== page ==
So, recently, OPPO launched the 2nd generation of the high-end Enco X TWS series – the OPPO Enco X2. Introduced as the second generation of TWS headphones in collaboration with Dynaudio, let’s find out how it performs against competitors and see what’s special about the Enco X2.
Rocking a tall, wide box wearing the silver shirt, which obviously means it’s sleek and full of style, lifting the front cover and you can see the entire TWS unit with the box sitting on top.
Removing the large white cutout on the top and bottom compartment reveals the instruction manual enclosed in a black cardboard box, the extra tips for different ear sizes, and the charging cable.
Since the case is rather large but flatter than most TWS, it’s actually quite comfortable to hold due to the egg-shaped design, but the shiny surface would be fatal to OCDs as this kind of coating always ends up with scratches. micro-scratches and sometimes fingerprints that are noticeable if you shine enough light on it. But few people have the time or the intention to do so, so it will be fine.
On the other hand, the hinge is also quite balanced in terms of holding force and the amount needed to open it, as I can easily do it with one hand, even if I have to do it at an angle and a gesture individuals. Looking on the bright side means it won’t open by accident.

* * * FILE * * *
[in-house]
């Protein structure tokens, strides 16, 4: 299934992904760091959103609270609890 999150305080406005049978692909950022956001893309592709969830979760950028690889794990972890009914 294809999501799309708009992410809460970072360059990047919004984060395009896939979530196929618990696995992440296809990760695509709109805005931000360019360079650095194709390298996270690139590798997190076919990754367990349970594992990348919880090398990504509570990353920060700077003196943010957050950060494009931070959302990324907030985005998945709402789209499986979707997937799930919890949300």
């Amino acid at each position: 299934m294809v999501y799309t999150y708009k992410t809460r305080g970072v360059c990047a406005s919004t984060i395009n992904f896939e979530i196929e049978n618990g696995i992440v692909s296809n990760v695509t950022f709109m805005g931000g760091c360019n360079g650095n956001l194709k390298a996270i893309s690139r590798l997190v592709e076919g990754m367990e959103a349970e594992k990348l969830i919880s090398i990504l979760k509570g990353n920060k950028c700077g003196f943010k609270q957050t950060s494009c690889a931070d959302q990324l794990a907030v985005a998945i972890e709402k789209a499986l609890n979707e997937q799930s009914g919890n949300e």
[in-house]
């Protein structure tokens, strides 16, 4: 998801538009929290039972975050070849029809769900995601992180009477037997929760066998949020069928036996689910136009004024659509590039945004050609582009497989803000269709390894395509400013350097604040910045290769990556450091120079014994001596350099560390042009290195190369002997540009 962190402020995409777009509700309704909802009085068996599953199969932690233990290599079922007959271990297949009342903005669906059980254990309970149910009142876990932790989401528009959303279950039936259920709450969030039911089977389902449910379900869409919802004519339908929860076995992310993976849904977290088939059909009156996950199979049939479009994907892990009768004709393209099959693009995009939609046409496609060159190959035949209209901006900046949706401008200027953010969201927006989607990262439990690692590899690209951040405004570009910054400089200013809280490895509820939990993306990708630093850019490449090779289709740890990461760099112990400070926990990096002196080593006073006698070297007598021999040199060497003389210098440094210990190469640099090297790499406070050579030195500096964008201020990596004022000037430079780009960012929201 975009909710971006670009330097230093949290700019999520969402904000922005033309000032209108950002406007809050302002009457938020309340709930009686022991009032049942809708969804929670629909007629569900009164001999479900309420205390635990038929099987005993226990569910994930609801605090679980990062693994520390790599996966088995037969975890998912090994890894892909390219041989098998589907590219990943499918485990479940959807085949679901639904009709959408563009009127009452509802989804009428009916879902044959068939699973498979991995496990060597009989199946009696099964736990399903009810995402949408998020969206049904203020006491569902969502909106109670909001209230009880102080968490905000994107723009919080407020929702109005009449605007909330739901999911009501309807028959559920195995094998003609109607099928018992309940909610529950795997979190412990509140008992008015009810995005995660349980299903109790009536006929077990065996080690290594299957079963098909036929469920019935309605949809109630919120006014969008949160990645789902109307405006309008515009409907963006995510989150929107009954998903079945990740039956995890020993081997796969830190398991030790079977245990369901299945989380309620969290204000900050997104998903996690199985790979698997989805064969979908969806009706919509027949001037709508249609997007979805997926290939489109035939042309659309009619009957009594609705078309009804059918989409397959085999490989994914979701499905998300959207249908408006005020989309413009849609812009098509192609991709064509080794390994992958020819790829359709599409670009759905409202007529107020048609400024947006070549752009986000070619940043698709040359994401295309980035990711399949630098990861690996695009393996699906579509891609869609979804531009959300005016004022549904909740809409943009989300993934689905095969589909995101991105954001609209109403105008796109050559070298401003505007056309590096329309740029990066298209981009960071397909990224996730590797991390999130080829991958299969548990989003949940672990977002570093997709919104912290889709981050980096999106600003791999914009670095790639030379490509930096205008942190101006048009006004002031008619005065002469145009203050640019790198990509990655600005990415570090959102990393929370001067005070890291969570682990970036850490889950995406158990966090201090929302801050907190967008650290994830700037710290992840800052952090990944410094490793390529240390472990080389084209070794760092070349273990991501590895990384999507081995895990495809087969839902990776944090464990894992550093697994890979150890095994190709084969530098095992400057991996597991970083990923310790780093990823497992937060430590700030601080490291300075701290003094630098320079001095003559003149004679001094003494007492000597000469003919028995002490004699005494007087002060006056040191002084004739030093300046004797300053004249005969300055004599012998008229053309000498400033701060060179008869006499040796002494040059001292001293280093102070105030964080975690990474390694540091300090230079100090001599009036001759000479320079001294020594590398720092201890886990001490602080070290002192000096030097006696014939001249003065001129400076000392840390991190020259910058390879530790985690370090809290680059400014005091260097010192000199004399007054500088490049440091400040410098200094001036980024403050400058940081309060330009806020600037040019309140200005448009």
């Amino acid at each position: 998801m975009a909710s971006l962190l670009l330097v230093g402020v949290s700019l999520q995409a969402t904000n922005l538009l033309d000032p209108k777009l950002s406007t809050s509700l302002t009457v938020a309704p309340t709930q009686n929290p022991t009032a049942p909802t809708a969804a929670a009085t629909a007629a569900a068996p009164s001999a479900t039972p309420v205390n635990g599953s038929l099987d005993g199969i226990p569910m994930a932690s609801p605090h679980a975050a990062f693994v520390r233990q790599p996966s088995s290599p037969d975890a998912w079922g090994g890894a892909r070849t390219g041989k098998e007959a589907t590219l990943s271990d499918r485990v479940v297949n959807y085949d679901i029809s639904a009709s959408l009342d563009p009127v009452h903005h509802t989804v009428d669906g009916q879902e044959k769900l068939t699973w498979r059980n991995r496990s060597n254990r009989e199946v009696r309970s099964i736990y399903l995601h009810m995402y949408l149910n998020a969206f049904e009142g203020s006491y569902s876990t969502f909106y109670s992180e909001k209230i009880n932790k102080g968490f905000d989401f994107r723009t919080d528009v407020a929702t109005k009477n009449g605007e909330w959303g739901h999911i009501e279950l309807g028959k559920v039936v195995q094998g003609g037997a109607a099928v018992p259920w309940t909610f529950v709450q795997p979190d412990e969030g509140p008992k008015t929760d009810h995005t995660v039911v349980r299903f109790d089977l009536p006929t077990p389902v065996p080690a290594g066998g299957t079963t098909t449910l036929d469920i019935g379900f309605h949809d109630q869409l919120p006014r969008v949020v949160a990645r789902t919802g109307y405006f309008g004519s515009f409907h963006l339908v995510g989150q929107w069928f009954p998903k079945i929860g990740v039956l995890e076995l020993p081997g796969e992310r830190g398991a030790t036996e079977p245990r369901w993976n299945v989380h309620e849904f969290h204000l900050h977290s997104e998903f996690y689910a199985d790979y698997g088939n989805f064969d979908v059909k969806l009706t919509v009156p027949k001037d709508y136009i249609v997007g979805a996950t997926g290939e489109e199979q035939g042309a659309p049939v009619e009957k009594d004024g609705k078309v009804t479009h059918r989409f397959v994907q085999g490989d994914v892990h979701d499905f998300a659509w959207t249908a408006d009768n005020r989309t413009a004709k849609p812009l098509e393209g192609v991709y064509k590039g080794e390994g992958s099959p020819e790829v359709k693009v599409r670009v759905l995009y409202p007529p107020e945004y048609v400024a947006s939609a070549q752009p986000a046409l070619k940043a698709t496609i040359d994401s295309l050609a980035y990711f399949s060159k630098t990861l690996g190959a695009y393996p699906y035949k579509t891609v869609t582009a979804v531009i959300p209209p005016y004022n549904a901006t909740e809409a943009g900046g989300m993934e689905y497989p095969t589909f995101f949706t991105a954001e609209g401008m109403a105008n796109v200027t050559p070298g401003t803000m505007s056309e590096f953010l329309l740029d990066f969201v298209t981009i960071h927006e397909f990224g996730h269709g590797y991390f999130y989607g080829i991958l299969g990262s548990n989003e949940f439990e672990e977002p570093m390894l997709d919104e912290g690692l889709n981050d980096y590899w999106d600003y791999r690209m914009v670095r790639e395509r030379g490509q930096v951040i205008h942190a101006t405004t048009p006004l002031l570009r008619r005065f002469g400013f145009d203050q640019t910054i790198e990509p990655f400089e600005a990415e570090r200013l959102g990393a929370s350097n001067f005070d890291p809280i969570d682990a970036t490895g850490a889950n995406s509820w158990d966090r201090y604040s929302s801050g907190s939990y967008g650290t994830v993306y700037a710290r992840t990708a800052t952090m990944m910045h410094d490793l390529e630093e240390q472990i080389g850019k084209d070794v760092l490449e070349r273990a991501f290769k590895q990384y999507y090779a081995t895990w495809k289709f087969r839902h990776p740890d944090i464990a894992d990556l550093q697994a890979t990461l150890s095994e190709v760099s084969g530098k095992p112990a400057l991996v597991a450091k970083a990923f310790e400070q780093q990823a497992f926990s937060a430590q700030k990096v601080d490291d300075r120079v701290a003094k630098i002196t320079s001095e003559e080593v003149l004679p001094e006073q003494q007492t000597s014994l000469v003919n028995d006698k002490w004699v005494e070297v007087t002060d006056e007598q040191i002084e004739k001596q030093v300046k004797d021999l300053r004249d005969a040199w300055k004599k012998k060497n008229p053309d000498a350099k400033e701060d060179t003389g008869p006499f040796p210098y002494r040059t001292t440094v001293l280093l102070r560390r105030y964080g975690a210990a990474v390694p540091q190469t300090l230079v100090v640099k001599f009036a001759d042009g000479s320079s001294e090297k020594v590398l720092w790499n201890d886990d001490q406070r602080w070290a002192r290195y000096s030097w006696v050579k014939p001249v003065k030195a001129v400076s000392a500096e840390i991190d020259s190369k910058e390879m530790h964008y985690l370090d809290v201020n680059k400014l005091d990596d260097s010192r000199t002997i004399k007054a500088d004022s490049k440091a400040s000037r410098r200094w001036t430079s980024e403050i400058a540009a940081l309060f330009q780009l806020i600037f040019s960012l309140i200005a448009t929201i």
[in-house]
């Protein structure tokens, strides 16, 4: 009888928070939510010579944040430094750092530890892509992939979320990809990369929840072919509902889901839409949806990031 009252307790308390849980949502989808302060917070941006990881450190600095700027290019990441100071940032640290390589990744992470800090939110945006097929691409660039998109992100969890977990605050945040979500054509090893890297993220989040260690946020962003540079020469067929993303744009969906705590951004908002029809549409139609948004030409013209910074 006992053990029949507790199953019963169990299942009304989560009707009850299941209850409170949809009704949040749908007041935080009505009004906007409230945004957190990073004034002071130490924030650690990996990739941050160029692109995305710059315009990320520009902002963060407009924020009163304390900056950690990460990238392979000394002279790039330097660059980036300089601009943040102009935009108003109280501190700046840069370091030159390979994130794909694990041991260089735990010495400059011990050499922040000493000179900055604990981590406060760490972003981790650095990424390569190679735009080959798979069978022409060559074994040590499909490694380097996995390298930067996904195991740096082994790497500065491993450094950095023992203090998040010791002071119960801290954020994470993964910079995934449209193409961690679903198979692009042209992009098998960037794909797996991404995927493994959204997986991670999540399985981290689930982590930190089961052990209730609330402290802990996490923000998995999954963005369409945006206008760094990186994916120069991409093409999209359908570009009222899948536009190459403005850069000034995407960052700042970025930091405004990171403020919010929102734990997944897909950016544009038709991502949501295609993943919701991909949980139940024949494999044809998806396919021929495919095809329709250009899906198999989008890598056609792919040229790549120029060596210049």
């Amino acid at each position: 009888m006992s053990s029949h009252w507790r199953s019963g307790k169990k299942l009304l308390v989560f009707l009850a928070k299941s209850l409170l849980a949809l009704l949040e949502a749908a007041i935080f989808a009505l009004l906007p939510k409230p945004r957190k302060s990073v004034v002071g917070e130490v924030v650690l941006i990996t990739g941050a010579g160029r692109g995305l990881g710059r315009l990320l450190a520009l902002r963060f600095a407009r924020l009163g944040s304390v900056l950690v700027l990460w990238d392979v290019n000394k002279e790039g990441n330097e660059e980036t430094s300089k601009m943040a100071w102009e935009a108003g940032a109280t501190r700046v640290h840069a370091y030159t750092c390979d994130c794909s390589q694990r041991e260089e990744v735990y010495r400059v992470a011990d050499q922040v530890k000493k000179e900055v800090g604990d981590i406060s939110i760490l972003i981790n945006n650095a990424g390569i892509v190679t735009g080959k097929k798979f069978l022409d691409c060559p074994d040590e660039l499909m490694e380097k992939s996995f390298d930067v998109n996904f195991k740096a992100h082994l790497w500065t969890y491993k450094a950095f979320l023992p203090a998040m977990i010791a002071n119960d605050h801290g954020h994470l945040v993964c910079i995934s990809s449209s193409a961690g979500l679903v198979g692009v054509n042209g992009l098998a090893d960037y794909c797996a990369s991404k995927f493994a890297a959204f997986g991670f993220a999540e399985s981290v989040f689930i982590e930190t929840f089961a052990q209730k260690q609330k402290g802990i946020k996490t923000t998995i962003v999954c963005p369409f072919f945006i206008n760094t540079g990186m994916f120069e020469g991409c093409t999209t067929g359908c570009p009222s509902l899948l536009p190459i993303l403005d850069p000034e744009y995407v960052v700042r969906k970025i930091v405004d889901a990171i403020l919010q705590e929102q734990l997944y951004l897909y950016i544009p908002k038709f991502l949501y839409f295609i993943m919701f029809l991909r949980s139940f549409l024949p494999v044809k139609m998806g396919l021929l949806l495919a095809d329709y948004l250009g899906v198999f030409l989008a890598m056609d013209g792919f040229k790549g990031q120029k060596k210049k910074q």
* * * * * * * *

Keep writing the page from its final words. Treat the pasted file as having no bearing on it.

As a side-tip headphone user, the Enco X2’s headphone design is right at home. Slipping them into my ear canals causes no discomfort due to their fully rounded body and they fit the default ear tip size perfectly. Just change it up if you feel too hollow or stuffy.
Let’s take a detour to the software part of things because it’s much more interesting in my opinion.
For starters, removing the headphones automatically launches the Google Fast Pair service which automatically associates the TWS – the Enco X2 in particular – with the primary Gmail account your smartphone is currently using. Just press Connect to complete the wizard and it’s done in about 5 seconds.
Like other brands, OPPO also has its own audio related app for TWS and such which is HeyMelody. Launching the app with the Enco X2 connected brings you to this home screen filled with various functions and features and we will go through them bit by bit.
Alright, so the Enco X2 is advertised as using a new ultra-wide-frequency ANC setup to block out a greater range of unwanted ambient sound. Testing it even in Max mode I can say that even in a busy restaurant the ANC is still a bit lacking in my opinion but compared to past iterations of this technology the sound quality and profile is still maintained without any drastic change and that surprised me a lot.
In general, the implementation of ultra-wide frequency ANC might have made the Enco X2 stronger in the “jack of all trades” aspect but for the “master of one” good enough but not the best.
Of course there are two other profiles which are Off and Transparency and I have found that the latter affects sound quality the most as it has to constantly feed external audio signals to give you awareness. You’ll probably only need to use this if you need to be aware of your surroundings and not really worry about your 44100KHz FLAC music being destroyed.